Posts Tagged ‘brazil’
The grand dame of Amazonian song has still got it – and she’s back with a new single.
Dona Onete, the saucy 79 year old Brazilian singer who only turned to singing at the age of 73, opens a fresh chapter in new Brazilian music with ‘No Meio Do Pitiú (In The Middle of The Pitiú)’ on Mais Um Discos. Referring to the pungent water which floods the fish markets as the ice which cools the fish defrosts, her native Indian and African heritage shines through on this playful song, released on March 24.
Dona Onete’s ‘Carimbó Chamegado’ from Feitiço Caboclo was a Songlines Top of the World in #104, with the album receiving a five-star review.
Ed Motta has been a familiar face to many for over two decades now, and on the basis of this superb performance there seems little evidence that he’ll be fading away anytime soon
Motta performed to a packed and highly attentive audience at London’s Jazz Café for nearly two hours and was a consummate showman throughout. It was the first chance for many fans to see some of the tracks from his new album Perpetual Gateways performed live, and his band – sourced from in and around Europe – were exemplary, considered and possessed a great group dynamic.
The performance opened with ‘Captain’s Refusal’, a track inspired by Alfred Hitchcock’s classic detective thriller Sabotage: a delicately conceived piece that both carried a compelling narrative while grooving majestically. Indeed, his own ability as a storyteller really stood out as he took time to elaborate on the tales behind each tune as the evening progressed.
Much of his recent work – including 2013’s AOR – has been inspired by his fascination with both film soundtracks and times gone by. The track ‘Flores da Vida Real’ was influenced by TV series intros, and his verging upon encyclopaedic knowledge of arcane TV series from the UK – including The Avengers and Captain Scarlet – elicited a huge cheer from the audience, and this sense of camaraderie imbued this performance with a feeling of community.
“Motta simply loves music, and to see him in his element was a real pleasure”
It was a musically wonderful occasion, too. His hilarious story about meeting Peter Falk (the star of Columbo) in Nice and declaring his undying love to him via a vino-tinged haze was immediately followed by an energetic rendition of AOR cut ‘Farmer’s Wife’. Motta has always been bold with harmony and it’s his use of rock-tinged balladry with jazz sensibility that has seen him cut a unique figure on the musical landscape. New track ‘Forgotten Nickname’ was a real stand out; opening with expansive chords on his Fender Rhodes, Motta’s vocal soared above the ensemble, and the subtle instrumentation in accompaniment allowed his prowess as a performer to stand front and centre. Other tracks such as ‘Reader’s Choice’ – written in Amsterdam, a place Motta regularly visits for inspiration – carried a similarly slow, yet emotive feel.
There was plenty of vigour, also, with the full on funk onslaught of ‘Drive Me Crazy’ and the groove of ‘Smile’ offering up a fine balance with these slow ballads; a special mention should also be paid to musical director and pianist Matti Klein, whose solo on ‘Good Intentions’ was dazzling.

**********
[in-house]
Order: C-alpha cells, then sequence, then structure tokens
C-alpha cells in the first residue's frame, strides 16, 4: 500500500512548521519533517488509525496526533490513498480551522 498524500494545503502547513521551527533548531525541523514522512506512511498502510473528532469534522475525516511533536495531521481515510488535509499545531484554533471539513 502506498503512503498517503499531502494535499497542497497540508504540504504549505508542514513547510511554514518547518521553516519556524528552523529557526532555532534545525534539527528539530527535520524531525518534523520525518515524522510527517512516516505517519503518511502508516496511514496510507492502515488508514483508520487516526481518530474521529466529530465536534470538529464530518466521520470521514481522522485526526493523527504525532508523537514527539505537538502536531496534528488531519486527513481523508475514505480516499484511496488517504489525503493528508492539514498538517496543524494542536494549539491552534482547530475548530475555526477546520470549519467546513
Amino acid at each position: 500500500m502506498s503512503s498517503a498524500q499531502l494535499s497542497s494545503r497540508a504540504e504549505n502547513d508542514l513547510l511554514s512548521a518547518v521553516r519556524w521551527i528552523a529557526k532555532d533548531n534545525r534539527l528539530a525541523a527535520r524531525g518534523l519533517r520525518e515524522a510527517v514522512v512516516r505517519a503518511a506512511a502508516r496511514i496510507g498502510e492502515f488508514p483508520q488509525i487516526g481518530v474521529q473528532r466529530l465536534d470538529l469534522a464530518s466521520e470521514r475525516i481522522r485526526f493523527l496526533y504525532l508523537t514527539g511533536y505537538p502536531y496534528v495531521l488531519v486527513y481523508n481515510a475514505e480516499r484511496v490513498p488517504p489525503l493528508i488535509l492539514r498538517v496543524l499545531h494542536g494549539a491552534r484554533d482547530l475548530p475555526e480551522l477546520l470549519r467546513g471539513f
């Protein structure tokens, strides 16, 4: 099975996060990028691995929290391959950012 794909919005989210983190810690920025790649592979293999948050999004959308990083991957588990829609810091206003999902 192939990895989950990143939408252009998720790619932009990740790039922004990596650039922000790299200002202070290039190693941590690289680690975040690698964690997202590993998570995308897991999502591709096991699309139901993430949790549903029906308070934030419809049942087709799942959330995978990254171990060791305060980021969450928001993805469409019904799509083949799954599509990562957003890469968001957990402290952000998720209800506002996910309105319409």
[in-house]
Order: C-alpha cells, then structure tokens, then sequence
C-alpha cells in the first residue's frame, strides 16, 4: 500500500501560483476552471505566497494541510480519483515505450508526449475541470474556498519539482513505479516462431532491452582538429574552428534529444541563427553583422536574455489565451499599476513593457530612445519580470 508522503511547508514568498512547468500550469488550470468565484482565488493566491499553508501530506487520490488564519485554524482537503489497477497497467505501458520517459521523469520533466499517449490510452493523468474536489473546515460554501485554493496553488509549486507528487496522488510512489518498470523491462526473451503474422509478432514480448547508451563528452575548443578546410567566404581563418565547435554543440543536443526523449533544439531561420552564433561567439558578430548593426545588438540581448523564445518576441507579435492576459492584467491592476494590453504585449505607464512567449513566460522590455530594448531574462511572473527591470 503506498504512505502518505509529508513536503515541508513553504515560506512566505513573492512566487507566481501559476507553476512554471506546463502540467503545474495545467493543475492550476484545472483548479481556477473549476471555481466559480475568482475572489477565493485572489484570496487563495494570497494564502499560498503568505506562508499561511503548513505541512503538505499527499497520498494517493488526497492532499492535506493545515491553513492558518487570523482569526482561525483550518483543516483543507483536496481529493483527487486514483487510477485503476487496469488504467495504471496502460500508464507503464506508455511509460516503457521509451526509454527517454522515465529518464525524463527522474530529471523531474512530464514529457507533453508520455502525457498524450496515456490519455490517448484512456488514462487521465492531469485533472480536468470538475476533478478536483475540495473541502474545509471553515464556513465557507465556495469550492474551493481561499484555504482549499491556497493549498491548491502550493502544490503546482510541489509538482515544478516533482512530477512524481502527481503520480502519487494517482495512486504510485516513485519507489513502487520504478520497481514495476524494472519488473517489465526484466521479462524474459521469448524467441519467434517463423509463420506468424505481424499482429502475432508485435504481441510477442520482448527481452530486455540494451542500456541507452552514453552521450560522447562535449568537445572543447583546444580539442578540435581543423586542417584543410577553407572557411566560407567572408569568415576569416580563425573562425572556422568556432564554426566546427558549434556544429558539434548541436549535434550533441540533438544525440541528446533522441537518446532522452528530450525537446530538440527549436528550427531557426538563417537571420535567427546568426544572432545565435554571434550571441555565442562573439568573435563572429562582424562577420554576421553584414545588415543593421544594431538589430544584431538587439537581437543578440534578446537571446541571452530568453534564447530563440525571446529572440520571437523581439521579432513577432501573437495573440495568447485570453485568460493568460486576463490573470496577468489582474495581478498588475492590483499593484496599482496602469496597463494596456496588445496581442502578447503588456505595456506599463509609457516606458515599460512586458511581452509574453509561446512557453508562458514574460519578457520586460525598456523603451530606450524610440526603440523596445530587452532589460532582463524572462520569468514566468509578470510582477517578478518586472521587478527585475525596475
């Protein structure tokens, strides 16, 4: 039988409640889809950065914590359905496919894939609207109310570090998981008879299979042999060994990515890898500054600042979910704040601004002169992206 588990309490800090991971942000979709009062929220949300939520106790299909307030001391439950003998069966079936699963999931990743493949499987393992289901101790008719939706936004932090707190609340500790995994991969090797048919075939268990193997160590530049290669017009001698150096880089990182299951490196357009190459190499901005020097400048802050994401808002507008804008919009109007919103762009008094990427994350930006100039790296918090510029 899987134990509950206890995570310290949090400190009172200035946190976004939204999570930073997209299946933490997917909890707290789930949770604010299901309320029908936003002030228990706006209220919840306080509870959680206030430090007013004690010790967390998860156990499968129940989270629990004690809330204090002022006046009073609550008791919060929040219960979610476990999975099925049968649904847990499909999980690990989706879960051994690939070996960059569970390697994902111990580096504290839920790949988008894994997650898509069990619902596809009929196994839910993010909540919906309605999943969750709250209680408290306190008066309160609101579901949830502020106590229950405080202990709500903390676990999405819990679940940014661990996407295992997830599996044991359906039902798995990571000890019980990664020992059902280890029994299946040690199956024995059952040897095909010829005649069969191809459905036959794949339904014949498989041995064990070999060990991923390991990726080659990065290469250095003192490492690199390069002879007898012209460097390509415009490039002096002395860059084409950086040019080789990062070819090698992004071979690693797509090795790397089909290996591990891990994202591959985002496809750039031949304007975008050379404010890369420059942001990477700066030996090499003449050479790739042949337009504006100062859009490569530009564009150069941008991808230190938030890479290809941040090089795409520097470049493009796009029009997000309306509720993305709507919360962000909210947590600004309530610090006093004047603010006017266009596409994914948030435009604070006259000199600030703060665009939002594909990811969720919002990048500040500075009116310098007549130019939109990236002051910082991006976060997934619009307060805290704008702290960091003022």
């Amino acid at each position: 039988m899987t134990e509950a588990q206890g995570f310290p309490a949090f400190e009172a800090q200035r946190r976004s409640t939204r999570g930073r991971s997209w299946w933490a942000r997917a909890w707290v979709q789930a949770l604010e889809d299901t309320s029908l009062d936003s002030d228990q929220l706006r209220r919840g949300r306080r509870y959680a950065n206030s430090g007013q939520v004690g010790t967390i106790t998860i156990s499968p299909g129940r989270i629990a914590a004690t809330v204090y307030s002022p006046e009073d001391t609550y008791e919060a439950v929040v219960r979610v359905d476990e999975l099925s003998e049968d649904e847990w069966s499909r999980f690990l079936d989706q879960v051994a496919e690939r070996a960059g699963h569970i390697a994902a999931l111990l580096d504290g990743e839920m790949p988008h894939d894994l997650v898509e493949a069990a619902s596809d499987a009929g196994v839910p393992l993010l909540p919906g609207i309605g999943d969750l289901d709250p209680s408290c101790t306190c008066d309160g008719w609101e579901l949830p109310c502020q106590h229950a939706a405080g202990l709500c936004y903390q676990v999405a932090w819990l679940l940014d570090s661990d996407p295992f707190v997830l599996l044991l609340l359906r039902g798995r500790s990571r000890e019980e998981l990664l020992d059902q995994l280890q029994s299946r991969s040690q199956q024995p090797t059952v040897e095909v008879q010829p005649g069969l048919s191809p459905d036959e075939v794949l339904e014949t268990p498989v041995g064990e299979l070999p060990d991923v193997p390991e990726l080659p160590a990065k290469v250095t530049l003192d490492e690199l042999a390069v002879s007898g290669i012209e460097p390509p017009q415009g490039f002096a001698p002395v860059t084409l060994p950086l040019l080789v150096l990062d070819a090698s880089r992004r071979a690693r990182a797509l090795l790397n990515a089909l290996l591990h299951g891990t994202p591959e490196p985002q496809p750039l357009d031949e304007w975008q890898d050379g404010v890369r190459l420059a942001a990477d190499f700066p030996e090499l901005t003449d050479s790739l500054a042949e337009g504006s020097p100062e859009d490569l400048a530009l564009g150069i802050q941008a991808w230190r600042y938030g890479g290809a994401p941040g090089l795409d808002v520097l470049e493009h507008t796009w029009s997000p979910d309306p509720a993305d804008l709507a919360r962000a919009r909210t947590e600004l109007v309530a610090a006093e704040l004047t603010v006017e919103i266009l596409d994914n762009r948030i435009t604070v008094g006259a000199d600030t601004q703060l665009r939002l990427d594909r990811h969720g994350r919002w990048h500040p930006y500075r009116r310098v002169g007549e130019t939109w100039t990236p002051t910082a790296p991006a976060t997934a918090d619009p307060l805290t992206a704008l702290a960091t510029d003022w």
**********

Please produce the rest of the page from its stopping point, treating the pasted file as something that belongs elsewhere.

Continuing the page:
Upon finishing with his classic track ‘Columbina’ and AOR favourite ‘Dondi’ I was reminded of why I first fell in love with Motta’s work. He radiates passion for music and even with his most accessible tracks there is always something intriguing around the corner, be it a rhythmic nuance, quirky chord substitution or even a powerful roar from his inimitable voice. Motta simply loves music, and to see him in his element was a real pleasure.
In 1967 a group of Brazilian musicians dared to go against the status quo. At that time Brazil was very protective of its music, samba and bossa nova had to remain pure, to stay clear of Western influences. But, with the influence of The Beatles, Rolling Stones and US soul music getting greater in Brazil, something had to give. The tropicália movement showed that it’s possible to integrate foreign pop, rock and soul music into Brazilian music, without it losing its soul. They showed that avant-garde and kitsch ideas can be included in the same song, and that Brazilian music can be as radical as any music being made anywhere in the world. Playlist by Russ Slater for Songlines.
Peter Culshaw has a full-on carnival experience in São Paulo, courtesy of the all-female drumming ensemble, Ilu Obá De Min
There’s the sexy glamour of the Rio carnival, the more funky Salvador de Bahia one, and others like the older style frevo version in the colonial town of Olinda. Less well-known, though, is the carnival in the biggest, most futuristic city in South America – São Paulo. While they also have their glitzy floats in their Sambódrome, which only opened in 1991, as a cheaper version of Rio’s, the real action is the more ragged neighbourhood bloco parties in the streets.The most impressive one I found was the Ilu Obá De Min, a women-only dance and drumming group, which specialises in African traditions.
In downtown Barra Funda, around 200 women drummers in distinctive red and white striped dresses gathered (the only men being some characters on stilts, dressed as the Afro-Brazilian orishas or deities). Even the random warming-up was a tidal wave of sound, but once all 200 women hit their stride in sync with some funky samba beats, it was a brilliant, at times alarming, mix of an apocalyptic and joyful racket.
Like a turbo-charged version of the Burundi drummers. I missed them earlier in the week singing with Elza Soares, a wonderful samba-soul singer once married to the legendary footballer Garrincha. She may be one of the few singers powerful enough to rise above the percussive thunder. If you are in town, do join the bloco for rehearsals. They also run courses in various types of Afro-Brazilian dance and music.